By Graeme McNaughton/The Oshawa Express
One of the lead negotiators for CUPE says the province is not taking school support workers seriously – and that’s why the union’s members are taking action.
“We’re in a legal strike position come Sept. 10. It just so happens the next day that we are in negotiations with (the province)…so what we’re doing is, our members are quite upset that they put us in the backseat to everyone else, that they don’t see our jobs as important and our members play a vital role in the system and they don’t think it get the respect it deserves, so they’re voicing their opinions,” Jim Morrison, one of the lead negotiators for CUPE’s school unit, tells The Oshawa Express.
On Sept. 10, the third day back in school for many of the province’s students, all 55,000 members of CUPE’s school unit, which represents school support workers, will be starting a work to rule campaign.
“It’s just basically following our collective agreement, because our members do a lot of extra, above and beyond, what their normal job does. They work through breaks, stay after school or do some help with the boards and stuff like that, so basically we’re starting our first days as a work to rule, and we’re hoping that the talks that we’re having…will produce some results and get us to where we want to be,” he says. “Nobody wants to escalate anything, but our members feel they haven’t been taken seriously and they have been quite vocal about that.”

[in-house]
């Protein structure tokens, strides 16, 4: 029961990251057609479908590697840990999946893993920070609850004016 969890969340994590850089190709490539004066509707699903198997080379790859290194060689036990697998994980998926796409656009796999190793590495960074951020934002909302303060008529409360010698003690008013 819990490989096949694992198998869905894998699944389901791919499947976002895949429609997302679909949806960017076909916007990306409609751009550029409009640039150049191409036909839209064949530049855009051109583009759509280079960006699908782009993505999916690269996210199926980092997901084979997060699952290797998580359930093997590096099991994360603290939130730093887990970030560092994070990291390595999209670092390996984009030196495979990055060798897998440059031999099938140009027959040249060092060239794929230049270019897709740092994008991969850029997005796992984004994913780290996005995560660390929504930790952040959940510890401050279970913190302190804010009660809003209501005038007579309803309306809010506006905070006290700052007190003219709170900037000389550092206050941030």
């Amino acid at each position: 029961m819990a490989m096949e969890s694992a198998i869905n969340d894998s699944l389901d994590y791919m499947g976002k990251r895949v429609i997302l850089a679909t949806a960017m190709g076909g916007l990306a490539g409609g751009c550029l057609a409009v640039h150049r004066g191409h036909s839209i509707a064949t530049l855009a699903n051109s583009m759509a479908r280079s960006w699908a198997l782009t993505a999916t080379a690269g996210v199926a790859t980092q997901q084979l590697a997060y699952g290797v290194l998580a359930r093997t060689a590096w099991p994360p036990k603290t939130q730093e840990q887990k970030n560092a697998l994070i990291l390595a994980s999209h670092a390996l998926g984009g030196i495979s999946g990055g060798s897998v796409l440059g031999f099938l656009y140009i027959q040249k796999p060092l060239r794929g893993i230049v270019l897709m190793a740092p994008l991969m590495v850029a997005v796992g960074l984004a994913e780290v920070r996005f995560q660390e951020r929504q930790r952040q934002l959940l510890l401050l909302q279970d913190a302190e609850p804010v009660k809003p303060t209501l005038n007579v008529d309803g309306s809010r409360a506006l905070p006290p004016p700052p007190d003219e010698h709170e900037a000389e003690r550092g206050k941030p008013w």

Morrison says CUPE hasn’t ruled out future escalation of the labour action, up to and including a full walk-out, but wants to see how the next round of negotiations goes before potentially taking that step.
Labour action and deals
With the school year now under way, another union, the Elementary Teachers Federation of Ontario (ETFO), is continuing its work to rule action it began last year.
Talks are ongoing between ETFO and the province, with the union recently announcing its next steps in the work to rule action, which will include not attending open houses or parent-teacher nights, plan or participate in fundraising activities or engage in electronic communication with the principal or vice-principal outside of school hours.
These are in addition to previous measures announced earlier this year, which include not booking any field trips, conducting mandatory EQAO testing or provide report card comments.
Two teachers unions, the Ontario Secondary School Teachers Federation and the Ontario English Catholic Teachers Association, reached tentative deals with the province last month.